This statement was published in response to the September 17, 2020 release of jobs numbers by the Bureau of Labor Statistics. For the most up-to-date data please visit TCF’s comprehensive UI data dashboard here.

Today’s Labor Department report on unemployment claims again represents a major warning sign about the state of the economic recovery. A month and a half after Congress allowed the $600 per week federal benefits boost to expire, the crisis has yet to abate, rehiring is growing slowly, and the struggles of families and businesses continue to fester.

After falling more steeply in the summer, the number of workers filing unemployment claims has remained stubbornly high over the last five weeks. Last week, the total number of initial claims for unemployment came in at 1.45 million workers, including 790,000 state and 660,000 PUA–both representing modest declines from the previous week. These claims have been between 1.3 to 1.7 million for the last month, indicating that continuing waves of temporary and permanent layoffs have yet to subside.

Moreover, there were a total of 28.3 million additional workers filing continued claims for benefits. This includes 12.3 million on state benefits, down 6.7 percent from last week, representing a continuously high level for one of the most important and reliable indicators at this stage in the economy. Part of this decline is related to workers exhausting regular state benefits as we cross the six month line since the start of the pandemic. In fact, PEUC benefits for the long-term unemployed reached 1.5 million, increasing by 7 percent last week, and up 25 percent from one month ago. PUA claims (which continue to have measurement challenges) have remained high as well, as many people ineligible for regular UI are now collecting PUA benefits.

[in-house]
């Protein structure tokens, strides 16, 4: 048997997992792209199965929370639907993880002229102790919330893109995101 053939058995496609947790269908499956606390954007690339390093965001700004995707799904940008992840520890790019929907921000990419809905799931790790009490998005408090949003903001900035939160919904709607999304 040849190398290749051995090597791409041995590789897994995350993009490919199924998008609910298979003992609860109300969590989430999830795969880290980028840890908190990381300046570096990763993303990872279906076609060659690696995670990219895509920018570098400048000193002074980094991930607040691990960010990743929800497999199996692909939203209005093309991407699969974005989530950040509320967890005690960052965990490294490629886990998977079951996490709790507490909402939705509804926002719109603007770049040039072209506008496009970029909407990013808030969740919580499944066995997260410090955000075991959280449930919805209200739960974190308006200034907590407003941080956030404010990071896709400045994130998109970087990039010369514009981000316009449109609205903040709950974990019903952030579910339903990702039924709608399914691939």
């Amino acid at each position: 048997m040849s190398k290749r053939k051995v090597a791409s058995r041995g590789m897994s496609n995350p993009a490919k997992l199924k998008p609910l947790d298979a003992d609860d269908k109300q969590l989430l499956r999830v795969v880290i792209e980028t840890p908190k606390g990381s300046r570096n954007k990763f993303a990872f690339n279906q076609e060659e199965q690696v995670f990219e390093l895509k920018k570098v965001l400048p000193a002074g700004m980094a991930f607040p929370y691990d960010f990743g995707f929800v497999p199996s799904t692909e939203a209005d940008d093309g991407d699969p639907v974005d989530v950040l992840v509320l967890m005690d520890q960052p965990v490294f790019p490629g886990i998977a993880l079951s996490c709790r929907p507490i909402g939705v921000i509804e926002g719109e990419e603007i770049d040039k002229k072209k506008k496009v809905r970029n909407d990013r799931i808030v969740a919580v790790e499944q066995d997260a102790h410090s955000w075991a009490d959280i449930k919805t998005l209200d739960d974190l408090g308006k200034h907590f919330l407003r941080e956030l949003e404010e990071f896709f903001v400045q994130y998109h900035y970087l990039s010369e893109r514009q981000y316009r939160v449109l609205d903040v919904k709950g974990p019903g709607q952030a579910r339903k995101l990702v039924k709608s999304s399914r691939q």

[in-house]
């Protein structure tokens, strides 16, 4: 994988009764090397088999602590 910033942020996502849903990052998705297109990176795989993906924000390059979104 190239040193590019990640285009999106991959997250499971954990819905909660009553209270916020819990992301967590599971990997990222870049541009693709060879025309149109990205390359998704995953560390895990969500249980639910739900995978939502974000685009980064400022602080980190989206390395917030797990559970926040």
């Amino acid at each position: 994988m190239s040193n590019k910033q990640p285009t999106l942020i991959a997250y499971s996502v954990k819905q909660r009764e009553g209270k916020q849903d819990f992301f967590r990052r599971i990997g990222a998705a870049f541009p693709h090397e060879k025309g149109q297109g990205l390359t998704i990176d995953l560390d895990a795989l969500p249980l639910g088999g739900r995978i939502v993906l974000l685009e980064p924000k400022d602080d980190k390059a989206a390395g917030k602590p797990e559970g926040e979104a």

The high level of claims are coming as the patchwork provided by the temporary Lost Wages Assistance (LWA) program is wearing thin. Our updated analysis (see Table 1a on TCF’s data dashboard), finds that

  1. Already 7 states have exhausted all of the grants available to them (6 weeks of benefits), and this week Florida announced it would have to cut off aid early because of complicated federal matching rules
  2. The LWA program has only paid out $15.9 billion in benefits, which is equivalent to just 16.7 percent of what would have been delivered through the HEROES Act.
  3. Now, seven weeks after the expiration of PUC, 20 states have still not paid out benefits.

Clearly the LWA program is not up to the task or the size of our jobs crisis. Congress should use the time it has left before the House adjourns and restart PUC benefits and extend these aid programs through the winter of 2021.